Waymo Answers Some Questions About Hitting a Pedestrian in San Francisco

Waymo tells autoevolution more details about making "contact with a pedestrian" in San Francisco 8 photos
Photo: KWillets/Reddit
Modified Jaguar I-PACE Used by WaymoWaymo Fleet of Autonomous VehiclesModified Chrysler Pacifica Used by WaymoModified Chrysler Pacifica Used by WaymoModified Jaguar I-PACE Used by WaymoWaymo Vehicle Picks Up Passengers in San FranciscoReddit User KWillets reported that a Waymo car hit a pedestrian in San Francisco
Waymo already disclosed that the vehicle that struck a pedestrian in San Francisco on December 15 was not being driven autonomously. However, we wanted to clarify other aspects of the crash. While it is still investigating what happened, Waymo answered all our questions.
The first thing the autonomous driving tech company told us was that Waymo cars perform both autonomous testing and manual testing. The latter uses drivers to help the company collect data. The idea with manual testing sessions is to train and advance Waymo Driver. That was the mission the Jaguar I-PACE had on that occasion when it hit the still unidentified pedestrian.

According to the company, it left the headquarters in manual mode and was that way for over an hour. It was when the EV reached Haight Street, midblock between Webster Street and Buchanan Street, that everything happened.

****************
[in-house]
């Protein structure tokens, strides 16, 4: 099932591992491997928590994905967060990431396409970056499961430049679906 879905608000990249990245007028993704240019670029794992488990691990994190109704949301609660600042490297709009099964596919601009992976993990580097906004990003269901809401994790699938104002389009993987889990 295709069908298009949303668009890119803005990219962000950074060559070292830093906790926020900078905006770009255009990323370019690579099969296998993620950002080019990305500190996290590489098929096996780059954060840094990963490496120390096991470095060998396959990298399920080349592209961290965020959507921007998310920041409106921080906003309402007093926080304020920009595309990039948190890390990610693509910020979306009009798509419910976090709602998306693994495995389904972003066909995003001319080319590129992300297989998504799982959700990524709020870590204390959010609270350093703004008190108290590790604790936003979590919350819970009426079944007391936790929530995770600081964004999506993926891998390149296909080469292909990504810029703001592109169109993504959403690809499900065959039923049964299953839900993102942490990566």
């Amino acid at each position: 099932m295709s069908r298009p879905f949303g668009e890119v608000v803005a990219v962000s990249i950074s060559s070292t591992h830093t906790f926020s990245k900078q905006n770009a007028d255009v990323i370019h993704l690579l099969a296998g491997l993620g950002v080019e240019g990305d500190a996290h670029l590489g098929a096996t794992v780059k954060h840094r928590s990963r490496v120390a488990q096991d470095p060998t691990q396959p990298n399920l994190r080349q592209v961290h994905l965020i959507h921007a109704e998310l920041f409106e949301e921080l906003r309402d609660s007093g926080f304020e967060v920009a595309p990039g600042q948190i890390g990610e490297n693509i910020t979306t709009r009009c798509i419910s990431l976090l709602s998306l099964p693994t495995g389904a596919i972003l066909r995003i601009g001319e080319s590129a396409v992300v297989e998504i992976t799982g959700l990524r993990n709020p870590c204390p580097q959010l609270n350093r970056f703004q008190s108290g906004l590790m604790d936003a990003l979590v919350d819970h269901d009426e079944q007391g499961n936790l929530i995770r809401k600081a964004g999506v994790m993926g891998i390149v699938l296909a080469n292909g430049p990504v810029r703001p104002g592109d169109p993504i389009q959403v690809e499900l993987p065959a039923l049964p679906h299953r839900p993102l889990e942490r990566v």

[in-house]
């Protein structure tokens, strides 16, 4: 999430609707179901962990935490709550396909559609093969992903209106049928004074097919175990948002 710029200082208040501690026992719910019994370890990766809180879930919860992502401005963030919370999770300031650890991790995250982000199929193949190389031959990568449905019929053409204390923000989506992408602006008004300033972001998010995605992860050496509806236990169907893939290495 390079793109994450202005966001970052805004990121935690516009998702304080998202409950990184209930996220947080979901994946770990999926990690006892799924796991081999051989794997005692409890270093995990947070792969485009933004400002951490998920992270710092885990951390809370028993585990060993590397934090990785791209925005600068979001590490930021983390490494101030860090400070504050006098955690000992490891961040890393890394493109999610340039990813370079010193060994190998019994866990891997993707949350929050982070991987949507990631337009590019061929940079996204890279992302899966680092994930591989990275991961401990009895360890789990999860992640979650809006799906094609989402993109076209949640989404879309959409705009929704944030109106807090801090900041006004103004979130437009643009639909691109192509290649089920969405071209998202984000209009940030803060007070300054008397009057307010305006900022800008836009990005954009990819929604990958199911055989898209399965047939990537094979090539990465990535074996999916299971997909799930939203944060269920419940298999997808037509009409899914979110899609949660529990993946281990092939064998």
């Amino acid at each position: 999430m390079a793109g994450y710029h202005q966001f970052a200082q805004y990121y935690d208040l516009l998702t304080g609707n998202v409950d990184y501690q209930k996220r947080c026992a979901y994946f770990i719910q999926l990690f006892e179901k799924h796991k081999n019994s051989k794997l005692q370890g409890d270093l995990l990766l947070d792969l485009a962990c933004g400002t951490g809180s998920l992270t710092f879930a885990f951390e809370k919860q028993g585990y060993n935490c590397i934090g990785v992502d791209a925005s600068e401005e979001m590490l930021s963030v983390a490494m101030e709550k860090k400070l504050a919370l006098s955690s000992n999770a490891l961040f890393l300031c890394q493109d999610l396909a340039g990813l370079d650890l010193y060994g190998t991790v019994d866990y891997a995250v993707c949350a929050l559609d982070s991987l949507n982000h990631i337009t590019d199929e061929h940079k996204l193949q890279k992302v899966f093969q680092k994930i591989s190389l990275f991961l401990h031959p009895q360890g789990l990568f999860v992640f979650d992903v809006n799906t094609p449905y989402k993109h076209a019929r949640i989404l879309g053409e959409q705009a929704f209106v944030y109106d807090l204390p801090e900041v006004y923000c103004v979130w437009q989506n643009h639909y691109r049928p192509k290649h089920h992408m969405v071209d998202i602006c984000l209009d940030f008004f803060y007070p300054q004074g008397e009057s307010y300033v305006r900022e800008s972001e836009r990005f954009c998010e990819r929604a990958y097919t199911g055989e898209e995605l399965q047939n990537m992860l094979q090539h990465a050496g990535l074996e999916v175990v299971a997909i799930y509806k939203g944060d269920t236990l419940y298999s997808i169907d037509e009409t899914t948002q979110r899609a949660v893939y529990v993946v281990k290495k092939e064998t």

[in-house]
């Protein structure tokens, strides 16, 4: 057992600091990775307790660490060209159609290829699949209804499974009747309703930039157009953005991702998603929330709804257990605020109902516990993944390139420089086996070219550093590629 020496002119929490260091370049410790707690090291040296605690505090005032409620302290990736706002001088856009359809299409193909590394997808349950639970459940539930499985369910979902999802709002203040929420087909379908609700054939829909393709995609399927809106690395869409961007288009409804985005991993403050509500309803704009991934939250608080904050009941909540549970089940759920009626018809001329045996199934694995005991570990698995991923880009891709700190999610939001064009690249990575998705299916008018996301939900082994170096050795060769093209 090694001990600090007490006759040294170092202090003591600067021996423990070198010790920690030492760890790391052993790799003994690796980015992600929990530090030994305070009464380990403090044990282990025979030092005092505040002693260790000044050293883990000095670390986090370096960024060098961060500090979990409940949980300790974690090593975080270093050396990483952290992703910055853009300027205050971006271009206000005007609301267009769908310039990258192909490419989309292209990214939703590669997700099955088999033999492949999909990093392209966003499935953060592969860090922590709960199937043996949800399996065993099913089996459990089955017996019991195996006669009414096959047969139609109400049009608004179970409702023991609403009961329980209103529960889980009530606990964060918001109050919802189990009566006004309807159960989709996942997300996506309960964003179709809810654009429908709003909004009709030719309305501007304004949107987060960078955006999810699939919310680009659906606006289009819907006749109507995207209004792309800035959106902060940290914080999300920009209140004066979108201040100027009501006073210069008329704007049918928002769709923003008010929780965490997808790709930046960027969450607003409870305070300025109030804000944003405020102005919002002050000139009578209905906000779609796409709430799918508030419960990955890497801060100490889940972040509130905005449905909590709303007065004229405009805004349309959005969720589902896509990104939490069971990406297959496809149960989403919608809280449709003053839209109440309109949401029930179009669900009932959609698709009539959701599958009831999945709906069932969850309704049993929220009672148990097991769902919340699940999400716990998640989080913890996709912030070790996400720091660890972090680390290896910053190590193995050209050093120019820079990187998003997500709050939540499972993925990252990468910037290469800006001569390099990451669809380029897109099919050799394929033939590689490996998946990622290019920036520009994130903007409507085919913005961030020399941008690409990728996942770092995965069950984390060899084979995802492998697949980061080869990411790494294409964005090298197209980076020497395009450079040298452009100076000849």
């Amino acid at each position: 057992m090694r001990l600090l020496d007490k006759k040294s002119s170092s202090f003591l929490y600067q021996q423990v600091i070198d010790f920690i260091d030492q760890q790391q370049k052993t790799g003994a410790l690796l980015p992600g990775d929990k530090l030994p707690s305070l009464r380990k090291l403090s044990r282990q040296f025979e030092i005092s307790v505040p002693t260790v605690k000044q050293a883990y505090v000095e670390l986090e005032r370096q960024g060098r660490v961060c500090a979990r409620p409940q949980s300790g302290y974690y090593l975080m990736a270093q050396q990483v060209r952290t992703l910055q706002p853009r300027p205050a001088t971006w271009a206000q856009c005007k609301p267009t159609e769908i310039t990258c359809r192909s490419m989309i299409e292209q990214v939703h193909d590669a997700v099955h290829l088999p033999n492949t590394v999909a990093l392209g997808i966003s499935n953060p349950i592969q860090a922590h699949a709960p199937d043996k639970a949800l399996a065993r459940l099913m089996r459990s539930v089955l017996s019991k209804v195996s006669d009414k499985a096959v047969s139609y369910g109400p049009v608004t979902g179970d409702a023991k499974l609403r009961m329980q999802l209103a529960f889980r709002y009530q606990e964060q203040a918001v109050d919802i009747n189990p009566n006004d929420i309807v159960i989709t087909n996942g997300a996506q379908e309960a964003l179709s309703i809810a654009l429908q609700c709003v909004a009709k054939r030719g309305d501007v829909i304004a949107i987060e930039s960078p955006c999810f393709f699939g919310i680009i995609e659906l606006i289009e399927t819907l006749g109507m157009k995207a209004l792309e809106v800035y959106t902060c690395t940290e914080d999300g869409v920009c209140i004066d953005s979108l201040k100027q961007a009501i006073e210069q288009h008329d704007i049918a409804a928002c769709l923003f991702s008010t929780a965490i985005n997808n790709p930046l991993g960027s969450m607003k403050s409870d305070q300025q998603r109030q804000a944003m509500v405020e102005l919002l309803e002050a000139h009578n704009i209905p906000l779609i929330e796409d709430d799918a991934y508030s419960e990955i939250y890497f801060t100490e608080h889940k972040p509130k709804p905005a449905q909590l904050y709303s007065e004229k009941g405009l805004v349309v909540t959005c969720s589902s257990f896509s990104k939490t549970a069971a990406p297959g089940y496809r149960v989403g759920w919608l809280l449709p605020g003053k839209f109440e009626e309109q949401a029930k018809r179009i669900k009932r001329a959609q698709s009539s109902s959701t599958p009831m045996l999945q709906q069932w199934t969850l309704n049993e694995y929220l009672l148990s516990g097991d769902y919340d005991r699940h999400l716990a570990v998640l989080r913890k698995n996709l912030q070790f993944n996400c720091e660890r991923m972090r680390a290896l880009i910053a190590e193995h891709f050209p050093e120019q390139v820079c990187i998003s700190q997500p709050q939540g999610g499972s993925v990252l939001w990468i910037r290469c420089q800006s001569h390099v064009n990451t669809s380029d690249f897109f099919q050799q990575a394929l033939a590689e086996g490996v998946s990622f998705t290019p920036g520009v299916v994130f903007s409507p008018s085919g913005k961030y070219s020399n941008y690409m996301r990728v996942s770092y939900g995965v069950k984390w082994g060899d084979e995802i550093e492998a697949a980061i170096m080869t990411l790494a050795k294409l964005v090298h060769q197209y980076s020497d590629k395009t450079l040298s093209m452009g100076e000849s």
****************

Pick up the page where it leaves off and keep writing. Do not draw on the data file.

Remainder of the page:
We also asked if Waymo had any idea why AEB (automatic emergency braking) did not work as it should. Theoretically, it could have avoided making “contact with a pedestrian,” as the company puts it. Waymo said that it did not have further details to share at this point. Ironically, that’s precisely what the company gave us.

According to the autonomous driving tech company, having “a pedestrian wearing dark clothes at night standing in the road behind the bright lights from a vehicle passing in the opposite direction was very challenging.” It would make perfect sense if we were talking about a Tesla and its exclusive camera-based detection system, but we thought that the I-PACE also had radar for that goal. Waymo also added LiDARs to its cars, but it is not clear if Waymo adapted it to work with the AEB the electric Jaguar has.

Finally, we wanted to learn if the pedestrian hit by the EV is ok. According to Waymo, he was taken to the SFGH (San Francisco General Hospital) “with non-life-threatening injuries.” We are still trying to learn what happened when he got back home, but it is good to know he is apparently ok.

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Editor's note: The gallery contains images of Waymo vehicles in service and only one is related to the incident with a pedestrian.

About the author: Gustavo Henrique Ruffo
Gustavo Henrique Ruffo profile photo

Motoring writer since 1998, Gustavo wants to write relevant stories about cars and their shift to a sustainable future.
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